Then in the second stage, God called to Moses to come up higher [Exodus 24:12]; and taking Joshua with him, the two ascended into the burning glory [Exodus 24:13-15]. Then on the seventh day, the voice came out of heaven calling Moses alone [Exodus 24:16]; and leaving Joshua behind, the man of God ascended to the very apex of the mount that burned with the glory and the fire of heaven [Exodus 24:17-18]. And there for forty days and forty nights, God revealed to Moses the plan, the pattern, of the tabernacle [Exodus 24:18-27:21].
The tabernacle was the revelation to Moses of the plan of grace whereby God would save His people for while the people were dancing at the foot of the mount around the golden calf, God was revealing to Moses the pattern of the tabernacle on the mount [Exodus 32:1-8]. While the people were resting on their promise of perfect obedience – in that twenty-fourth chapter of the Book of Exodus, all the people answered with one voice and said, "All the words which God hath said we will do" [Exodus 24:7] – while they were resting on that promise of their perfect obedience and while they were full of confidence of their own self-righteousness, there at the foot of the mount, God who knew what was in man and the frailty and the sinfulness and the depravity of human nature, God was revealing to Moses the plan of grace which is found in the tabernacle of the pattern on the mount.
We can learn by the ear. We can learn far better with the eye. When a child is first taught, he learns by symbol and by picture. So these Israelites were childlike in their untutored, unknowing appreciation of the deep spiritual truths of God. So God taught them with shadows. God taught them with symbols. God taught them with pictures and with types, and for fifteen hundred years, God prepared our humanity for the great reality of Jesus Christ. He gave them a language by which they could understand the deep spiritual truths of heaven, and He gave them shadows and pictures that when the substance came we might enter into the deep mysteries of the spiritual nature of God.
So "there was a tabernacle made" [Hebrews 9:2] – very simple thing. In the burning sands of the wilderness, make an oblong [Exodus 26:15-30]. Make it forty-five feet long, fifteen feet wide; and where you have drawn the rectangle of the tabernacle on the sand, place a series of silver sockets [Exodus 26:19-21, 25]. Then in those hollowed out silver sockets, fetch the boards – the planks – fifteen feet tall, covered with pure gold, and set them in the sockets [Exodus 26:15-29]. Bind them together with three bars of gold running from end to end [Exodus 26:29]. It must face the east [Exodus 26:22].There erect five pillars of gold [Exodus 26:37]and over them spread a beautiful and rich and heavy curtain [Exodus 26:7-14].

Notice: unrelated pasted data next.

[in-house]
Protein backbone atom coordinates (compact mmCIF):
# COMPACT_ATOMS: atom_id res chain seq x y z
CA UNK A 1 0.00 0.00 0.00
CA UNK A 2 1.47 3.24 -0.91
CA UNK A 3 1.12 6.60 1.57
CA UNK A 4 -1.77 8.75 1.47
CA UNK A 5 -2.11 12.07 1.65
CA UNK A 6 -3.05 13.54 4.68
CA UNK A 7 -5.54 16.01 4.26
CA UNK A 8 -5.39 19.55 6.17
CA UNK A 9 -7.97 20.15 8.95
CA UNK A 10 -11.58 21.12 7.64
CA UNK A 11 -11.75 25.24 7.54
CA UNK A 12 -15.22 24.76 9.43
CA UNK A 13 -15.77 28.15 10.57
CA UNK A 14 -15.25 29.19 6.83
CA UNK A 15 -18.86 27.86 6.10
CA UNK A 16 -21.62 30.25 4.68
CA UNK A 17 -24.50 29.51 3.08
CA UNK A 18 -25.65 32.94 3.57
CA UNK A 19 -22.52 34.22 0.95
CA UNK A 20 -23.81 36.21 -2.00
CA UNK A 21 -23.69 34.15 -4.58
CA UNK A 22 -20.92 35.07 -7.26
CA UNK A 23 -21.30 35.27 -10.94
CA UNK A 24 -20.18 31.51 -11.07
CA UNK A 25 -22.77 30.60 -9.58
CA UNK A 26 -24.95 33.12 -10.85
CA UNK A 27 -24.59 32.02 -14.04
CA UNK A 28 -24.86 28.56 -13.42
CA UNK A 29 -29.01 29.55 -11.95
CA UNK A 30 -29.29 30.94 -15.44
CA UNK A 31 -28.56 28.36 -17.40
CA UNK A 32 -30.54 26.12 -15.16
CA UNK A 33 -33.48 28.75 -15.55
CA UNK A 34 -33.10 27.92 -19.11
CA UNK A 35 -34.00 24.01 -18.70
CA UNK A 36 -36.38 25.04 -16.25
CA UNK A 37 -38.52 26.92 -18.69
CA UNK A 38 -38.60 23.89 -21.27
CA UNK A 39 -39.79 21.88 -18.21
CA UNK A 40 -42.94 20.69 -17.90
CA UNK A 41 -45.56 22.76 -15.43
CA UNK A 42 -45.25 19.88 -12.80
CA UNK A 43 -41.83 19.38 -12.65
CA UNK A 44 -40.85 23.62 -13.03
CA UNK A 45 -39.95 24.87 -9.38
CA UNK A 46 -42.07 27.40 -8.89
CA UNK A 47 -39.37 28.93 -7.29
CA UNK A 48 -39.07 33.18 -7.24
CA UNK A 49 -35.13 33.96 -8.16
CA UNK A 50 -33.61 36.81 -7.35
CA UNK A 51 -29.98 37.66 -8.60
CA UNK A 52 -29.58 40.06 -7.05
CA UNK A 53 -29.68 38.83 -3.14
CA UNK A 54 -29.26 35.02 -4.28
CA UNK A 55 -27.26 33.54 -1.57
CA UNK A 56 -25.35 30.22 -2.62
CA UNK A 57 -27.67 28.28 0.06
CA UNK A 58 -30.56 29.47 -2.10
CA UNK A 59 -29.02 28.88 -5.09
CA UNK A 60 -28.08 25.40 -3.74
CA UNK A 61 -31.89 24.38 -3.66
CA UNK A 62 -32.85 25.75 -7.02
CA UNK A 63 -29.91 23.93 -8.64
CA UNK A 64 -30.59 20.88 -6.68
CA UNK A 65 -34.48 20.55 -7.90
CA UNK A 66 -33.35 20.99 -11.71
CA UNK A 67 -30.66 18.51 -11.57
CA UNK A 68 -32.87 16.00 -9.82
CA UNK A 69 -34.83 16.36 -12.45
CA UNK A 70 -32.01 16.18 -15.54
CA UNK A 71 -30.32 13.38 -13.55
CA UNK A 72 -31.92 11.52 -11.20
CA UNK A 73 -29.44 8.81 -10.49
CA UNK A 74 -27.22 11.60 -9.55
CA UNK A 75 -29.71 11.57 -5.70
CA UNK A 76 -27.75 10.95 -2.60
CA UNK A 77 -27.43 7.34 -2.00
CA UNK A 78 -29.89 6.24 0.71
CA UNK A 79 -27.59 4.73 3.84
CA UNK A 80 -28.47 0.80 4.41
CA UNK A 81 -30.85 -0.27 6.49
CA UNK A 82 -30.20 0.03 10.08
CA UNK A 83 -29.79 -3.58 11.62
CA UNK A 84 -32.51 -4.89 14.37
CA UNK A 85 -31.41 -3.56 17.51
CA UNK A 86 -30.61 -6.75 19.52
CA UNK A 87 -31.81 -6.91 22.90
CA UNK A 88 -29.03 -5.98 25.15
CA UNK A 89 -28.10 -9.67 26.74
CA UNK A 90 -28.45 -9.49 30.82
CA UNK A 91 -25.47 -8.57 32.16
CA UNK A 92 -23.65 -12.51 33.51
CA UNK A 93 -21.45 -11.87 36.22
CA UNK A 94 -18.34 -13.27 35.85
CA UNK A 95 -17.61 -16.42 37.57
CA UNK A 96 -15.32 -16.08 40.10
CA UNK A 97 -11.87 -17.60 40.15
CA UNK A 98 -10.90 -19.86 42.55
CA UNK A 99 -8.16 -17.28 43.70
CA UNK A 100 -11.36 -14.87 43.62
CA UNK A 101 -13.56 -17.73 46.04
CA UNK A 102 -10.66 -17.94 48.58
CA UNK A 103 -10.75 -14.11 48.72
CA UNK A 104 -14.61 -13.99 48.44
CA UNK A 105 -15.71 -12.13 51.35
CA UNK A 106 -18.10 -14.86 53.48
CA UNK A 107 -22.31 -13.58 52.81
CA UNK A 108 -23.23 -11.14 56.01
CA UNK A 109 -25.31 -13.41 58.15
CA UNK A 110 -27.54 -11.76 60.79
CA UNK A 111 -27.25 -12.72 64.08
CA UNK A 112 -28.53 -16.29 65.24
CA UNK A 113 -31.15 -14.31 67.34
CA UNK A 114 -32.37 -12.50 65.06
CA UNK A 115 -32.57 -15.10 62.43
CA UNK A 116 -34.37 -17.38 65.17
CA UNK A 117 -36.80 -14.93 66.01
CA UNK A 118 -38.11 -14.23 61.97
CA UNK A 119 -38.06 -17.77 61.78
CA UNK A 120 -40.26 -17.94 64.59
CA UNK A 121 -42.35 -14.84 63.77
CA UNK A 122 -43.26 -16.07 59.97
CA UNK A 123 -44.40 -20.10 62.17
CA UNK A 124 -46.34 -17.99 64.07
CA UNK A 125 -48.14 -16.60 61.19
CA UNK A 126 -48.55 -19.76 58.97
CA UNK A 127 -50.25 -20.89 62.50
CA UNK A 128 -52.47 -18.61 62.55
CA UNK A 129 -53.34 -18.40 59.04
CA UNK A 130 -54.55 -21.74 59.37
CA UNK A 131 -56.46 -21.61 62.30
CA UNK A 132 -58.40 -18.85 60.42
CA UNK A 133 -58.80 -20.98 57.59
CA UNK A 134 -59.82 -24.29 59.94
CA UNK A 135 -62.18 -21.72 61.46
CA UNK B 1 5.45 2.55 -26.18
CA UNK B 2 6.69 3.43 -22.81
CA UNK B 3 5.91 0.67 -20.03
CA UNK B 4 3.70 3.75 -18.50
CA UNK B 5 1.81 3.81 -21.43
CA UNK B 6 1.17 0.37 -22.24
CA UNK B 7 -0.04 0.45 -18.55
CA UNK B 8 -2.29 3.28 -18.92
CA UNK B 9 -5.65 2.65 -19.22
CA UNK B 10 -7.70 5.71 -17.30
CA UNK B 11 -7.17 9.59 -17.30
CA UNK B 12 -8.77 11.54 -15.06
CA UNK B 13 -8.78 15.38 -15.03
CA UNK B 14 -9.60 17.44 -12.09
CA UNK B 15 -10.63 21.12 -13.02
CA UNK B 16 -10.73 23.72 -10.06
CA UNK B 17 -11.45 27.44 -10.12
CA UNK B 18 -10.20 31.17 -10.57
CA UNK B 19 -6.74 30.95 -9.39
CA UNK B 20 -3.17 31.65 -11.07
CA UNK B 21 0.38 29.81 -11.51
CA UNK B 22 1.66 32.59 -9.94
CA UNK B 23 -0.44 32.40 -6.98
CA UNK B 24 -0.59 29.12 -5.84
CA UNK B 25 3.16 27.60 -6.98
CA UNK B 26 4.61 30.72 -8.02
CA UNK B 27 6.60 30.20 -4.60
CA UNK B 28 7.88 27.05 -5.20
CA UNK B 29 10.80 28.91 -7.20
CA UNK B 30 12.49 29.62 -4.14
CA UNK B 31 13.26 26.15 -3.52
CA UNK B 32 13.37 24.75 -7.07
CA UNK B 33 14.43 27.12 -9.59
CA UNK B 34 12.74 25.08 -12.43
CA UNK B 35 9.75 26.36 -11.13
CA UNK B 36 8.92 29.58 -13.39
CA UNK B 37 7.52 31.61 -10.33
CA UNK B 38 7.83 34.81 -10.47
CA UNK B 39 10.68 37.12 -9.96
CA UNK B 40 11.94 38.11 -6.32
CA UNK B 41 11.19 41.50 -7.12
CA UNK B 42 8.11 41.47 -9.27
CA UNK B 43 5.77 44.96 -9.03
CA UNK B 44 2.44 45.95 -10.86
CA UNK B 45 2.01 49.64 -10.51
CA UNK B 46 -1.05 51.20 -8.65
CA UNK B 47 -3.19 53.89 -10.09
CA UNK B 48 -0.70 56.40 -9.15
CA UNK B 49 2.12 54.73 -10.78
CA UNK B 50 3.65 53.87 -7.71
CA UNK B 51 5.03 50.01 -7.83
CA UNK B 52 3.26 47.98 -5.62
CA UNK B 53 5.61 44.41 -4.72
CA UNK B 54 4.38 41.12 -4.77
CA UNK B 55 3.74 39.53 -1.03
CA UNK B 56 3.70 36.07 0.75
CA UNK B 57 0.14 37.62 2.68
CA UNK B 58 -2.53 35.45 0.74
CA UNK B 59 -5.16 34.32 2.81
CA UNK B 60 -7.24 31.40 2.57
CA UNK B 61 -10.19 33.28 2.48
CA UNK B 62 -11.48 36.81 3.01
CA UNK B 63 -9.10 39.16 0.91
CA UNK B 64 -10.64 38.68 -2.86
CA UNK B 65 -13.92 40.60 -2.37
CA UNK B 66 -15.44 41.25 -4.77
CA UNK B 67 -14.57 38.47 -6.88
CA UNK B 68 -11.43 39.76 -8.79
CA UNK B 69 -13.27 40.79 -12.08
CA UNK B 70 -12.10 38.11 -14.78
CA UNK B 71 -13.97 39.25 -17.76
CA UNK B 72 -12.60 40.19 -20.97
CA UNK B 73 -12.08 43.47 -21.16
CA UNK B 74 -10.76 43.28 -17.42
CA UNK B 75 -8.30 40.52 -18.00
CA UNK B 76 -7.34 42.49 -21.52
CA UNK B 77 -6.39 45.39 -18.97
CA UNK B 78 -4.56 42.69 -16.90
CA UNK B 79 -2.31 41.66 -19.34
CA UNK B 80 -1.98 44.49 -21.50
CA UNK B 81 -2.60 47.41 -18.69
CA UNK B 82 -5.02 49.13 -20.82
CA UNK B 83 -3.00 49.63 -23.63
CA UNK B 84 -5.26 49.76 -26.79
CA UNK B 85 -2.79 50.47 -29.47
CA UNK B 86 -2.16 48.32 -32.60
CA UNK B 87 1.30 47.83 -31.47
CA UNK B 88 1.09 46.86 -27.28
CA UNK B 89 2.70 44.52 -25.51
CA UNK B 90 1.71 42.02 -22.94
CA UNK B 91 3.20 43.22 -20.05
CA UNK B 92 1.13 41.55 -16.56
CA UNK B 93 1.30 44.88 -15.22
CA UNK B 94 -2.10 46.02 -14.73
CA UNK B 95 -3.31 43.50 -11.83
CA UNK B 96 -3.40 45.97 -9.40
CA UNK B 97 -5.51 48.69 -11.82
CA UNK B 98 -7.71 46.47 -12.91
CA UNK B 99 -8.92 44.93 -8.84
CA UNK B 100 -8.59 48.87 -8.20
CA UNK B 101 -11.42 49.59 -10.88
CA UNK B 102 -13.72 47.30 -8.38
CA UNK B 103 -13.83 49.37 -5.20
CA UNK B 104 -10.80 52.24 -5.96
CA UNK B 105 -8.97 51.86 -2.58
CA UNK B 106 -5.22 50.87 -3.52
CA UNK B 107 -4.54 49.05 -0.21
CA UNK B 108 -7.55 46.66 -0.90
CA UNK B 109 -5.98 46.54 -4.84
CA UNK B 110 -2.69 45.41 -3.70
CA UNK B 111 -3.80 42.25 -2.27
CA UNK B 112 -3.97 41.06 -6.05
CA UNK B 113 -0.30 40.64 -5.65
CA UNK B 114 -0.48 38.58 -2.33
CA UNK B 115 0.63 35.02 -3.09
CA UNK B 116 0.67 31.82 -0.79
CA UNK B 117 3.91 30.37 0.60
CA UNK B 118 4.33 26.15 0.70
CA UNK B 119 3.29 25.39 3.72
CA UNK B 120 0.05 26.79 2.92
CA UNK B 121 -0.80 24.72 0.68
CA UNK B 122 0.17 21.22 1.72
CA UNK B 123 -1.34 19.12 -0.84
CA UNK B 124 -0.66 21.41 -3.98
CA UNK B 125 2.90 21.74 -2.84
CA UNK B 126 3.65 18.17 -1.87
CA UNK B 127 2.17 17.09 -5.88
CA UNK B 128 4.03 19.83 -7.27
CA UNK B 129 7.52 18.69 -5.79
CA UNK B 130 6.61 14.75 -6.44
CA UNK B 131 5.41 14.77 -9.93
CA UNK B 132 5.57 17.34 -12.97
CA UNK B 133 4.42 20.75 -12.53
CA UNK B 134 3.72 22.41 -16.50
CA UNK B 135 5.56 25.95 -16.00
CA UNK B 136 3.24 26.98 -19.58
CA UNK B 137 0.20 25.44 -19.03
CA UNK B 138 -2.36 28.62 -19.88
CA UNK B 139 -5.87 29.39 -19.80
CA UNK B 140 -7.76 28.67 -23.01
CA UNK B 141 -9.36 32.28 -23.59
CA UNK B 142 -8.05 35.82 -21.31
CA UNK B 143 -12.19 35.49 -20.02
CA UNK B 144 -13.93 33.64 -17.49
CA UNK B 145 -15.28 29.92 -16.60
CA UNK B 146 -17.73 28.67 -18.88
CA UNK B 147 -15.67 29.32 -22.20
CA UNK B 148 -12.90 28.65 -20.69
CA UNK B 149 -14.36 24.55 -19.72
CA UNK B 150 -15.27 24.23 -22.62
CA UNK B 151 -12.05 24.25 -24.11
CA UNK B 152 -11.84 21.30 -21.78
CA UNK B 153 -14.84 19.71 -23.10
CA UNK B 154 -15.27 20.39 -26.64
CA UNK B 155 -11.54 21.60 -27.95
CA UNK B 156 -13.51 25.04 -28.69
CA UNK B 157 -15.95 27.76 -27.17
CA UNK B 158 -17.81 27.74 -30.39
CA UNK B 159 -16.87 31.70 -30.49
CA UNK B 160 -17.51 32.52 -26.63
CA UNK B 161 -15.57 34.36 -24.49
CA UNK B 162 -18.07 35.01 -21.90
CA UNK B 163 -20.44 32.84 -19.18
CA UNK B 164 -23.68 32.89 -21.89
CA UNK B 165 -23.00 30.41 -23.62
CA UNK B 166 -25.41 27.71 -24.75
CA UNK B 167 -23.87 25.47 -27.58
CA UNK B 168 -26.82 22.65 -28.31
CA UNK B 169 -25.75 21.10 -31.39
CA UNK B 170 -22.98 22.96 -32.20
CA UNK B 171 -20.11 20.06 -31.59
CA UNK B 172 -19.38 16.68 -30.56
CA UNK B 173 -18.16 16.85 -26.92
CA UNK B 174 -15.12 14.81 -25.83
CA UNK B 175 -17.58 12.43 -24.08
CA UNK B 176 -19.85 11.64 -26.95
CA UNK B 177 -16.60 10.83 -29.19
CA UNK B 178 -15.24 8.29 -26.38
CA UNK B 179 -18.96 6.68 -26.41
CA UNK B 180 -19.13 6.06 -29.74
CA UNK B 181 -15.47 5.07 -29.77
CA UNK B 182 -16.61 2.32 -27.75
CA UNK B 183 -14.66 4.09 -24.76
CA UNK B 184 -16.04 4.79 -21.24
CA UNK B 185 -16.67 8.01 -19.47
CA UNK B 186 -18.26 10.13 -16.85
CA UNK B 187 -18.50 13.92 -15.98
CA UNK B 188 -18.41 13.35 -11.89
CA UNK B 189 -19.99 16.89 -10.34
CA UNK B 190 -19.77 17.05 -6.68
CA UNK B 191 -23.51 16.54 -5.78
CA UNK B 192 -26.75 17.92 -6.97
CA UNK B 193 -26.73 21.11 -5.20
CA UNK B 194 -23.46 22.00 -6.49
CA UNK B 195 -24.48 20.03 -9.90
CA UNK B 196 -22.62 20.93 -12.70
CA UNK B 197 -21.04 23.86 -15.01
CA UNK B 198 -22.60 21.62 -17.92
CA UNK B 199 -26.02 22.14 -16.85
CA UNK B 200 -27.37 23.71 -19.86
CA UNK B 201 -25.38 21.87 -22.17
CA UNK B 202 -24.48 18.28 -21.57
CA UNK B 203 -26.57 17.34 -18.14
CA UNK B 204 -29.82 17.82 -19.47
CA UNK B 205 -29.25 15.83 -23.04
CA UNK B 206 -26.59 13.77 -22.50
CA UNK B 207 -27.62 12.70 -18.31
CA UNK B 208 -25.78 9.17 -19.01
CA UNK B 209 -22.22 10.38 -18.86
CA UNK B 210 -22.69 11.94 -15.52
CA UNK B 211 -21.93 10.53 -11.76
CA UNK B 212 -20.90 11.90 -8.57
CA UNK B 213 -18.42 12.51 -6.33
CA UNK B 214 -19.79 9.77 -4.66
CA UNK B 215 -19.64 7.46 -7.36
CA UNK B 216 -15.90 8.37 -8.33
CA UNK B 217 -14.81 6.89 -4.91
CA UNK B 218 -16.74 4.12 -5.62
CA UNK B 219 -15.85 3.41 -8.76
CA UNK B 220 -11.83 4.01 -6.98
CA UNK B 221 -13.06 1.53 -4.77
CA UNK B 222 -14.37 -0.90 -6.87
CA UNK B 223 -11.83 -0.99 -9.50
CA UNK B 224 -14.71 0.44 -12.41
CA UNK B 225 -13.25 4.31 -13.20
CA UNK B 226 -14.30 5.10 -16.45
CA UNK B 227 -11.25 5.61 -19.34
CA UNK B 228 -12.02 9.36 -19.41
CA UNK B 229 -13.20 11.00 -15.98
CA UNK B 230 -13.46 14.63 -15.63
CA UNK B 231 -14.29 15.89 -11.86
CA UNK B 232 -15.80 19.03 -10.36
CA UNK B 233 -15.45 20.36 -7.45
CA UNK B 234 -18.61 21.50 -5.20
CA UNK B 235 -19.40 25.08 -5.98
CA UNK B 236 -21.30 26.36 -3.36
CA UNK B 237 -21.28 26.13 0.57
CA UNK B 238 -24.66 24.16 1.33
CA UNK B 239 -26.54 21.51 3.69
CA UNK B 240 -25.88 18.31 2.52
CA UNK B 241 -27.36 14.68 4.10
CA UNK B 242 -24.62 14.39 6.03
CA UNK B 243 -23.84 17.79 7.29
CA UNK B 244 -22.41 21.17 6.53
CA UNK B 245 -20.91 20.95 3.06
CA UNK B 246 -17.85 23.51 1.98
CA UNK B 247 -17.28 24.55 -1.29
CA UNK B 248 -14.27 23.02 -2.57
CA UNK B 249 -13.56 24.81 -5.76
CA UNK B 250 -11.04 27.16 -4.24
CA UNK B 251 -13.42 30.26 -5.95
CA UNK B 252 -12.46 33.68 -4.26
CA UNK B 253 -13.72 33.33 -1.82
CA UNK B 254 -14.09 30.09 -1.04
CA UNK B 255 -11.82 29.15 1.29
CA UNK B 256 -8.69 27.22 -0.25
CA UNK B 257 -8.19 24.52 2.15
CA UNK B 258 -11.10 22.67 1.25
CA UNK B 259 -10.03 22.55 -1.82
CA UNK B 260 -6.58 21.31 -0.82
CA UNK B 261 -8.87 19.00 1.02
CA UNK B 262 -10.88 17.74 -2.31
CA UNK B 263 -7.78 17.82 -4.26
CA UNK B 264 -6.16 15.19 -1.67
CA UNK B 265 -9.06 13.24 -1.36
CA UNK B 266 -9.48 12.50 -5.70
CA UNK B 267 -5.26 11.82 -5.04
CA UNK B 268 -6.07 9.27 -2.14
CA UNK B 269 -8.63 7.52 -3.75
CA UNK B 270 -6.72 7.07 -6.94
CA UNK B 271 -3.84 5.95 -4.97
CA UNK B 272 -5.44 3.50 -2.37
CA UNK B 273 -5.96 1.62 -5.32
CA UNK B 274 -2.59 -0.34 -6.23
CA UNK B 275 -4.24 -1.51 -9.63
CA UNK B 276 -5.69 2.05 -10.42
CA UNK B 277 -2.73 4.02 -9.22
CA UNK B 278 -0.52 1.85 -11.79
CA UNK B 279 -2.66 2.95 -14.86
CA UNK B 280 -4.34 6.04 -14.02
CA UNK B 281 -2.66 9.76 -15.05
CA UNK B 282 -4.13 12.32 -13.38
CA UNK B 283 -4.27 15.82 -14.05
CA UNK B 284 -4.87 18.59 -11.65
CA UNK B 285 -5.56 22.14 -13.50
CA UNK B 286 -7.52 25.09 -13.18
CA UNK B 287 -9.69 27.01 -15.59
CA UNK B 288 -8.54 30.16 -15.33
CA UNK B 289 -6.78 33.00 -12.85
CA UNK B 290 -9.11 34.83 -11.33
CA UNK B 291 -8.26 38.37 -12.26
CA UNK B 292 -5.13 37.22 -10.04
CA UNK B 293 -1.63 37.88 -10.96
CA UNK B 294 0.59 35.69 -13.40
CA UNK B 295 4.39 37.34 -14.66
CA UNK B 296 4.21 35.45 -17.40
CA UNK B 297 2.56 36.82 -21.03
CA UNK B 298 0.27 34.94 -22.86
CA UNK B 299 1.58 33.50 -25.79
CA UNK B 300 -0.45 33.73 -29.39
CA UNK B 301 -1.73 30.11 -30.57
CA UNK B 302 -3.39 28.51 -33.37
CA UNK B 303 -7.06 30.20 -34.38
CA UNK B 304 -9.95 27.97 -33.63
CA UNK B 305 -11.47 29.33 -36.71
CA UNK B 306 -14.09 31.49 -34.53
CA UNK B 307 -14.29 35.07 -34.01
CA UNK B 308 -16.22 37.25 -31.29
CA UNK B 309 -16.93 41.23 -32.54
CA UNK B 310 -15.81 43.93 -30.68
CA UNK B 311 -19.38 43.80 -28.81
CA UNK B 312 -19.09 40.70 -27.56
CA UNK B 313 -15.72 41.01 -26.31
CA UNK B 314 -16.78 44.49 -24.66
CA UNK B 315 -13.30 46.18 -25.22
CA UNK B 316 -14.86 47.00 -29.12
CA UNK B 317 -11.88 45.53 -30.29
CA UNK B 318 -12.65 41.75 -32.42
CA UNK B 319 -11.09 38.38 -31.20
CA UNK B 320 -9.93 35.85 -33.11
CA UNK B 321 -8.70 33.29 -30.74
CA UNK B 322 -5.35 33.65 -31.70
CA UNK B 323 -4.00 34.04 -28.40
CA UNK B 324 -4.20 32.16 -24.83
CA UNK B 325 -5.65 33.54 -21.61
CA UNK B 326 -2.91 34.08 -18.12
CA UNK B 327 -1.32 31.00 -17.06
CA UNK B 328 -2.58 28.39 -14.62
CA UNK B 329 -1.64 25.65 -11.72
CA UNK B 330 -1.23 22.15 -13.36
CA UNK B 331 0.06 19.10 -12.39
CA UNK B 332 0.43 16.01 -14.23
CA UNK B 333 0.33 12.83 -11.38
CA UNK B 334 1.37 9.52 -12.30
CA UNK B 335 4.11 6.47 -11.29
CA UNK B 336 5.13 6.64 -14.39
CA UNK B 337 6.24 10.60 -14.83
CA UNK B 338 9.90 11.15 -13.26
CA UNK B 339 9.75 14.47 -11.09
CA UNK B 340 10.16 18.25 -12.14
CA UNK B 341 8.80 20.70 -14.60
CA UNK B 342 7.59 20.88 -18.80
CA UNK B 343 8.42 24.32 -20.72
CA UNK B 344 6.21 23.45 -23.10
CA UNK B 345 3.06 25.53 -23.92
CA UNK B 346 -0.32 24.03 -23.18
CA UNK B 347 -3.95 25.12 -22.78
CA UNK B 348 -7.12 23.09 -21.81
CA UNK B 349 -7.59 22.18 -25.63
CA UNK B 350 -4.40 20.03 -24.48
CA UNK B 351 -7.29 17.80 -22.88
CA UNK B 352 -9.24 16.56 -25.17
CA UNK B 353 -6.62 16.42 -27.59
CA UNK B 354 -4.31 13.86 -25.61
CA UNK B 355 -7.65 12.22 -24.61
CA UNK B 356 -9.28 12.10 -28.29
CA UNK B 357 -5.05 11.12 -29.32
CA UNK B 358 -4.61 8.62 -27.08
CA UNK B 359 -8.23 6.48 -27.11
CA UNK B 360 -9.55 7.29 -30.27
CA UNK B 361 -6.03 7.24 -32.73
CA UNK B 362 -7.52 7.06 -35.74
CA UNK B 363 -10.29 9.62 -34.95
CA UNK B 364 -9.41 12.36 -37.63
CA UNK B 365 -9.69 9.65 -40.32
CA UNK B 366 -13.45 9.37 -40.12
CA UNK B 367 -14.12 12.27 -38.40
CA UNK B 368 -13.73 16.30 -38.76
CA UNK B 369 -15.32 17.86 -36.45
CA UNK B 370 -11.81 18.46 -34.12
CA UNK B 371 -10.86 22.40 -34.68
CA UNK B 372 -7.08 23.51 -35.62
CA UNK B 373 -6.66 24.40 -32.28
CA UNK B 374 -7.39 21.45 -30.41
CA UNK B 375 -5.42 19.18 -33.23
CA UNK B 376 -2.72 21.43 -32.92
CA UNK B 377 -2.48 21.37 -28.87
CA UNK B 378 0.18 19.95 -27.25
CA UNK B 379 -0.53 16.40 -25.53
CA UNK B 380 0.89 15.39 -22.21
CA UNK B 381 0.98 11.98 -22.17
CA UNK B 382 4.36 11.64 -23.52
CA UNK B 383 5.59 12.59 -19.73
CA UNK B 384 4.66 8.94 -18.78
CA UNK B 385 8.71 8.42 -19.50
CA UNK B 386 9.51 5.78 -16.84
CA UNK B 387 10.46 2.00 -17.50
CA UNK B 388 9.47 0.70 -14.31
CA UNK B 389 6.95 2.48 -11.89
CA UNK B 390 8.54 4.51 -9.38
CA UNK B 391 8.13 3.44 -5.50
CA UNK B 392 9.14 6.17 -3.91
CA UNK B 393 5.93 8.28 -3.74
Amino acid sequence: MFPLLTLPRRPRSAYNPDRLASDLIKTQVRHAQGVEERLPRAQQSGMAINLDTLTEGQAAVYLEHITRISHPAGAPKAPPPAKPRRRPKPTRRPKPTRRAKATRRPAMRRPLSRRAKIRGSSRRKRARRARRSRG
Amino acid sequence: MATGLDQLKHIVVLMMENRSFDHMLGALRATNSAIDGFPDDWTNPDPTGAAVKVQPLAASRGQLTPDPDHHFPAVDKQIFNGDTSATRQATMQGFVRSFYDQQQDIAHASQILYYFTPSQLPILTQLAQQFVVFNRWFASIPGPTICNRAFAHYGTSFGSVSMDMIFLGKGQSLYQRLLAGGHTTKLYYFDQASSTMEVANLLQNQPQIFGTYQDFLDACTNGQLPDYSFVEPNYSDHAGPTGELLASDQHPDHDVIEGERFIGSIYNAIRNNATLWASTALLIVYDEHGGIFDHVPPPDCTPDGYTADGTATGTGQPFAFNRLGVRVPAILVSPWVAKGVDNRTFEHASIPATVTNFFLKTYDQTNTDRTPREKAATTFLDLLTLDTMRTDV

Then take other curtains and spread over those golden planks: beautiful colors, beautifully embroidered, the mysterious design of the cherubim worked in them [Exodus 26:31-32]. Then on the outside of the tabernacle, make a court of curtains [Exodus 27:9-18] to shadow and veil the activities of the priest. Then on the inside of the tabernacle itself, thirty feet back from the door, put a veil [Exodus 26:31-34, 27:21]. One place will be a cube fifteen feet this way, this way, and this way; and the front, the holy place [Exodus 26:33-34], will be thirty feet by fifteen. That is the tabernacle. And that in every dimension, in every hue, in every part, in every color, is a type and a picture of our Lord Jesus Christ [Hebrews 10:19-20].
John 1:14: "And the Word was made flesh and, skēnoō, tabernacled among us." Colossians 1:19: "It pleased the Father that in Him should all fullness [katoikeo] tabernacle." The tabernacle was the dwelling place of God among men [Exodus 25:8] and a type and a picture of the body of our Lord, God’s dwelling place among men. Every part, every dimension, every color of the tabernacle was a picture of our Lord. The wood represented His humanity [Exodus 26:15; Isaiah 53:2]; the gold represented His deity [Exodus 38:24; Matthew 2:11]. The fine linen represented His purity and righteousness [Exodus 26:1; Revelation 15:6]. The blue represented the color of the firmament, His heavenly presence [Exodus 26:1; John 3:31]. The scarlet represented His sufferings [Exodus 26:1; Hebrews 9:26], and the purple represented His kingly glory [Exodus 26:1; John 19:2-3].
Now, the great end of the tabernacle was, oddly enough, to house the furniture. The great and abiding spiritual realities we find in the furnishings of the tabernacle. They were of two kinds: out in the court and on the inside beyond the veil. These furnishings on the outside in the court had to do with sin, and the furnishings on the inside of the veil had to do with fellowship and communion with God. We cannot approach God until first sin is dealt with [Psalm 66:18]. And in keeping with that great transition from the dealing with sin in the court and the communion and worship of God on the inside beyond the veil, you will find a radical difference in the furniture.